What is it about RAW images that make them so different from other formats? RAW images take up far more memory space than the JPEG ones ever could, and with good reason. RAW files are basically data that are being recorded directly from the camera’s sensor. It means that all of the supporting details for the images are still relatively intact. It is not auto edited and instead gives you the option to decide on what kind of editing approaches you may want to apply it to. The closest analogy between RAW and JPEG would have to be RAW being the data captured directly by the human eye whereas JPEG is data that is processed by the brain and then projected to an external source after the info has been gleaned from the eyes. This kind of difference matters to a Los Angeles wedding photographer who is keen on the quality of his photos.
With RAW images, you are able to make edits or any other kinds of adjustments and changes without actually touching the original data.
You probably have not delved too much into this just yet but just so you know, when it comes to the post shoot editing part of the process in wedding photography, RAW will let you edit and make different edited versions without ever changing anything on the original file. This means that you get your images intact even if you make some editing mistakes. You can always just go back and start again. JPEG will not let you do that. You make changes and make the mistake of saving them and your original file is gone forever because it will save the new version you have just created.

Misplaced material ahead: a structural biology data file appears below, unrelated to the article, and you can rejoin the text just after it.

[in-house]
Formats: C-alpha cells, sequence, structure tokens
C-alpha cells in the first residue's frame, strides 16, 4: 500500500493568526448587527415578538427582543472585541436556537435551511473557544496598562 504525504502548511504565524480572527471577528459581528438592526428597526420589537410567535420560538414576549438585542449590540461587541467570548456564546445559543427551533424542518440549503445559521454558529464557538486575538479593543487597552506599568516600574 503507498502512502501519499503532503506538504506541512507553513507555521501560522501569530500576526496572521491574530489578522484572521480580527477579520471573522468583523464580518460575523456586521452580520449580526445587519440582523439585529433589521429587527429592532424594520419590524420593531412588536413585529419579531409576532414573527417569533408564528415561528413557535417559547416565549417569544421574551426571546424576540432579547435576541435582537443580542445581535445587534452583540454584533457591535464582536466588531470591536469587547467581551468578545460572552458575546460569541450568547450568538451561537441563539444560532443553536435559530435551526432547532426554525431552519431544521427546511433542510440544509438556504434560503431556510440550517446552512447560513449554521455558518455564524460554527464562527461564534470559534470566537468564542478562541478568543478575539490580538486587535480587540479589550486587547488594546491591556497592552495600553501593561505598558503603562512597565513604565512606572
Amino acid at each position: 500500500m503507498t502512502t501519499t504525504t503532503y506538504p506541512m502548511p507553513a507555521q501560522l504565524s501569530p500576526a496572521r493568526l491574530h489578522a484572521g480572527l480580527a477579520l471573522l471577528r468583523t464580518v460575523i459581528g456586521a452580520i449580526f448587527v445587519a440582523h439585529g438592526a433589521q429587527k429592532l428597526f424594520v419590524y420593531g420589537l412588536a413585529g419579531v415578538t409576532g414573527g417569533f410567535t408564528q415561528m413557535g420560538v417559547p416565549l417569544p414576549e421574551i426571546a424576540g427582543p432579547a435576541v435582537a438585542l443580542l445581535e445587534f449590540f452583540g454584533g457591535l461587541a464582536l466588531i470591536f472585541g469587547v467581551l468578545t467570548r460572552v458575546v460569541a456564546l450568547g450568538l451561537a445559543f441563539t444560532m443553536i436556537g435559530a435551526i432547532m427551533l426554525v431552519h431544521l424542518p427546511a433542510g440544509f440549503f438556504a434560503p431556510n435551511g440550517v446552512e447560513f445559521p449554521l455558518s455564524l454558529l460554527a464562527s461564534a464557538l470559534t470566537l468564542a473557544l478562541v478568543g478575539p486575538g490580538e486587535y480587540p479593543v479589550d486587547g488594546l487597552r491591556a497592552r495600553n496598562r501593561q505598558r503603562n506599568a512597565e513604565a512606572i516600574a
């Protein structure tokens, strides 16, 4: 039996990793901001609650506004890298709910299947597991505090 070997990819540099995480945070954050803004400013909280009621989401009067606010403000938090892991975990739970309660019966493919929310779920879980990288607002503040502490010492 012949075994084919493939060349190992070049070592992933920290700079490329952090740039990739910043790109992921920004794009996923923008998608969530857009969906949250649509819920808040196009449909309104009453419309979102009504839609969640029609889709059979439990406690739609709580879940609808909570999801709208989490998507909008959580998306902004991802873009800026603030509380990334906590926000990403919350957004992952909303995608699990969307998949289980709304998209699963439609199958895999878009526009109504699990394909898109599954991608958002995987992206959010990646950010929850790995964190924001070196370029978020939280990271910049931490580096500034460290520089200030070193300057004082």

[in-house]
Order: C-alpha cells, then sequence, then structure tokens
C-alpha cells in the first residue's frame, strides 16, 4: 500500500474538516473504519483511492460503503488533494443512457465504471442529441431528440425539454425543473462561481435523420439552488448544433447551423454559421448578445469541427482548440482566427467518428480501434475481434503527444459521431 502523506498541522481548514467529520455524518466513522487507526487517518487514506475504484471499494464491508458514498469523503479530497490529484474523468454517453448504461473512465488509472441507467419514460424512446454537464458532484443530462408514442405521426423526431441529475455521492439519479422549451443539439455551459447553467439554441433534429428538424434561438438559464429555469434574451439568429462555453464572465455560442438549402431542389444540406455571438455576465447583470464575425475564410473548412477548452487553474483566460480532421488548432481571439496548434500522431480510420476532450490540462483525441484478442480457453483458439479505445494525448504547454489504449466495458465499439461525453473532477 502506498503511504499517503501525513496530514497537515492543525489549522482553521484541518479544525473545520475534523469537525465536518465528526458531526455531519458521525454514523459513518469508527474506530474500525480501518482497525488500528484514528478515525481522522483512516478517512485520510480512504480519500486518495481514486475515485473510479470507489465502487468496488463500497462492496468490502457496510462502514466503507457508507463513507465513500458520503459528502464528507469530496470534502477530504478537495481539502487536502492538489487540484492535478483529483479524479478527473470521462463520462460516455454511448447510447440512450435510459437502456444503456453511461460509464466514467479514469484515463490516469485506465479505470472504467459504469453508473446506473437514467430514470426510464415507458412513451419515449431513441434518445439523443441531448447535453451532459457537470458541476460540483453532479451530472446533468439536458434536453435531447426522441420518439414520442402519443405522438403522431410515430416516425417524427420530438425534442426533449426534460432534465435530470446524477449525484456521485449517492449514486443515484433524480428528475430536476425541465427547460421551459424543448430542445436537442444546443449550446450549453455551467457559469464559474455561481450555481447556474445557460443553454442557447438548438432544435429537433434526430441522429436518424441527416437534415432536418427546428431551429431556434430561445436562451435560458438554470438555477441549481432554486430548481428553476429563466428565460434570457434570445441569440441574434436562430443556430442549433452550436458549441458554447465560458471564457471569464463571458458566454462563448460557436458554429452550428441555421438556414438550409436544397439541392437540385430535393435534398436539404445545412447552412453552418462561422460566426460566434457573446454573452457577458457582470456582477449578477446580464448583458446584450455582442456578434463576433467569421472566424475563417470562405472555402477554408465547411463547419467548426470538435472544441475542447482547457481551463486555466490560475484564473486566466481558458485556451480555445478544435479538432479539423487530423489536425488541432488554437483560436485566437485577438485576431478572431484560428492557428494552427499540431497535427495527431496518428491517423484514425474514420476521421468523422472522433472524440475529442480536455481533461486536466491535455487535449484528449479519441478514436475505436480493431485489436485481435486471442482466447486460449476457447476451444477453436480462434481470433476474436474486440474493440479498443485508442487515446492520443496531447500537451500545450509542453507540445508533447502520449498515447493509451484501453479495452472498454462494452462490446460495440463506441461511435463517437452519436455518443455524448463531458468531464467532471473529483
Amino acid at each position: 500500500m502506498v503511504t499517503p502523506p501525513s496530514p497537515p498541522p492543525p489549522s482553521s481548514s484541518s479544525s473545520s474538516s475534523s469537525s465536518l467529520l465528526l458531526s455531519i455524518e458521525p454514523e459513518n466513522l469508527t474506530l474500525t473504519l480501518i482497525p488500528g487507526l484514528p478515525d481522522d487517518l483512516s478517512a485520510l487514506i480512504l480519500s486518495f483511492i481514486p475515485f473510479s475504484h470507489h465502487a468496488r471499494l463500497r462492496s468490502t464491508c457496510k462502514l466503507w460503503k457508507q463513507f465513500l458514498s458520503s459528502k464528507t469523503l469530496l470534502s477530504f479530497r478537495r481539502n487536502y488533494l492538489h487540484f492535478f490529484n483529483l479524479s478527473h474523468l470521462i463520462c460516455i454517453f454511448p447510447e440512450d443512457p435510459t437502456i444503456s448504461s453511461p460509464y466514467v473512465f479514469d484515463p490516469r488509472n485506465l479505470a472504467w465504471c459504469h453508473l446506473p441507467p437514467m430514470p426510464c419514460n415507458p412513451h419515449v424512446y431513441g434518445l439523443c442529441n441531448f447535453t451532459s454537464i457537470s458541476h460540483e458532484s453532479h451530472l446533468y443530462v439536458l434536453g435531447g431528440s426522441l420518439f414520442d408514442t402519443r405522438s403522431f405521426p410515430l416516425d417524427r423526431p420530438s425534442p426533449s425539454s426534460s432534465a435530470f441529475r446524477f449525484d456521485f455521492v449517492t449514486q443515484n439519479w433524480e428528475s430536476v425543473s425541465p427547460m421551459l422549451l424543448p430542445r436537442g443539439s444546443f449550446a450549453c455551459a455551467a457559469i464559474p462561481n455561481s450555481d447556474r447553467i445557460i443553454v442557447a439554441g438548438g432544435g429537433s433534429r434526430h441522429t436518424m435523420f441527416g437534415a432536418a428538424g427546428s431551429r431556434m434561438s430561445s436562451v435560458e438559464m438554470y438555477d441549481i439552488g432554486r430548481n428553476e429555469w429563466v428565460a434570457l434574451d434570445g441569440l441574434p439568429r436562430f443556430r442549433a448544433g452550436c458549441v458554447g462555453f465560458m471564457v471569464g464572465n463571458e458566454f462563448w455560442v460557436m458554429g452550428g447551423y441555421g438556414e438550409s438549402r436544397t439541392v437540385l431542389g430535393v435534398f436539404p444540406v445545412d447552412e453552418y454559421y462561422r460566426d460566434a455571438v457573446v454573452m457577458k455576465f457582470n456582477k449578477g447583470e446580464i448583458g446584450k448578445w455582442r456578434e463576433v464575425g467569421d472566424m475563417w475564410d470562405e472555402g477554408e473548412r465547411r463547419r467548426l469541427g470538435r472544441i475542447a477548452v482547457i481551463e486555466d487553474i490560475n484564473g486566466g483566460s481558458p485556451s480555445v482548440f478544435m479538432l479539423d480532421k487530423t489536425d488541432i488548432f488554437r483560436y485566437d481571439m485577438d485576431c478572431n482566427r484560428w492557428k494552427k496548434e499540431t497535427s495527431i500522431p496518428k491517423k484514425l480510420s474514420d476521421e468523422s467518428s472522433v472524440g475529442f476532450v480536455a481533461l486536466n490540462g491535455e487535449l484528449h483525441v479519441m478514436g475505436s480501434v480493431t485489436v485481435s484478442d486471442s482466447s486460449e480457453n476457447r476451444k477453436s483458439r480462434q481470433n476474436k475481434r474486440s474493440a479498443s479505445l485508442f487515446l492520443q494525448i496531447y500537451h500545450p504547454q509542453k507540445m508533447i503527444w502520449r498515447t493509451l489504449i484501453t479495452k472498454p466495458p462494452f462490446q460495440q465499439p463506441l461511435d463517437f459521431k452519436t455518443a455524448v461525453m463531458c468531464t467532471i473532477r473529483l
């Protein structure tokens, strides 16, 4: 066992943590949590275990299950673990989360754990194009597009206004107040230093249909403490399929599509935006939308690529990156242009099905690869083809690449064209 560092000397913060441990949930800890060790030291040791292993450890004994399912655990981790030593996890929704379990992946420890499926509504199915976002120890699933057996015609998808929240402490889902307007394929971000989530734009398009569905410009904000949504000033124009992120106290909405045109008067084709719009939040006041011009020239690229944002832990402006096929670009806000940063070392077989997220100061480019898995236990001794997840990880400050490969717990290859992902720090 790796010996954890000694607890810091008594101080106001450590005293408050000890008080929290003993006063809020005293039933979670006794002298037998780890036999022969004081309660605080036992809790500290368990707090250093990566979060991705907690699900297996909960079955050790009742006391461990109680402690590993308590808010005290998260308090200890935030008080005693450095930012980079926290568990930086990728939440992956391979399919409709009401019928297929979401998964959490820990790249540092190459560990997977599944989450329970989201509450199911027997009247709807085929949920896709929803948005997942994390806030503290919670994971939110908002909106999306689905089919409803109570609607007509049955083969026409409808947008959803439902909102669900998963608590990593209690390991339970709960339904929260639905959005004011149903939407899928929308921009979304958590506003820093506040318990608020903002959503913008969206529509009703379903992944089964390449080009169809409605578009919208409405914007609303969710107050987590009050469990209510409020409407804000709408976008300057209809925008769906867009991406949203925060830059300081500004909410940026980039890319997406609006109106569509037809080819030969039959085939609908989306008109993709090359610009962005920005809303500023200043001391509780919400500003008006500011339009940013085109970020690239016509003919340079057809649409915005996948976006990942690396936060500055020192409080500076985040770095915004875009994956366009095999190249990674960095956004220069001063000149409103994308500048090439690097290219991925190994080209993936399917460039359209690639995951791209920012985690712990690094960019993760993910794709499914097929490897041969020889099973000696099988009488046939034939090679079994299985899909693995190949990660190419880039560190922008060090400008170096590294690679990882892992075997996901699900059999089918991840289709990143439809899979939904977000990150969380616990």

You get less banding and better gradation in print if the images are in RAW format.
It might probably strike you as a bit odd on how print versions of the photos may still matter but they actually do. Maybe it is out of posterity or maybe some people still like to hold onto something tangible at some point but prints still matter a lot. RAW hands down delivers better print images because of the wide range of gradation it offers and because it is able to drastically minimize banding – which kills print quality.
When you shoot your images in RAW, you will be able to use different kinds of color spaces on your images whenever and wherever.
What this means is that the wedding photographer gets the freedom that he wants and needs when it comes to the editing part of the process. This option is not readily available to those who opt to film their images in JPEG. That in itself should be reason enough for you to go for RAW over JPEG at any time of the day.
Shooting in RAW is just hands down the most professional option out there.
You are able to easily control issues like blown highlights and banding and thus you are able to ensure that you are delivering the best possible quality of photos out to your clients.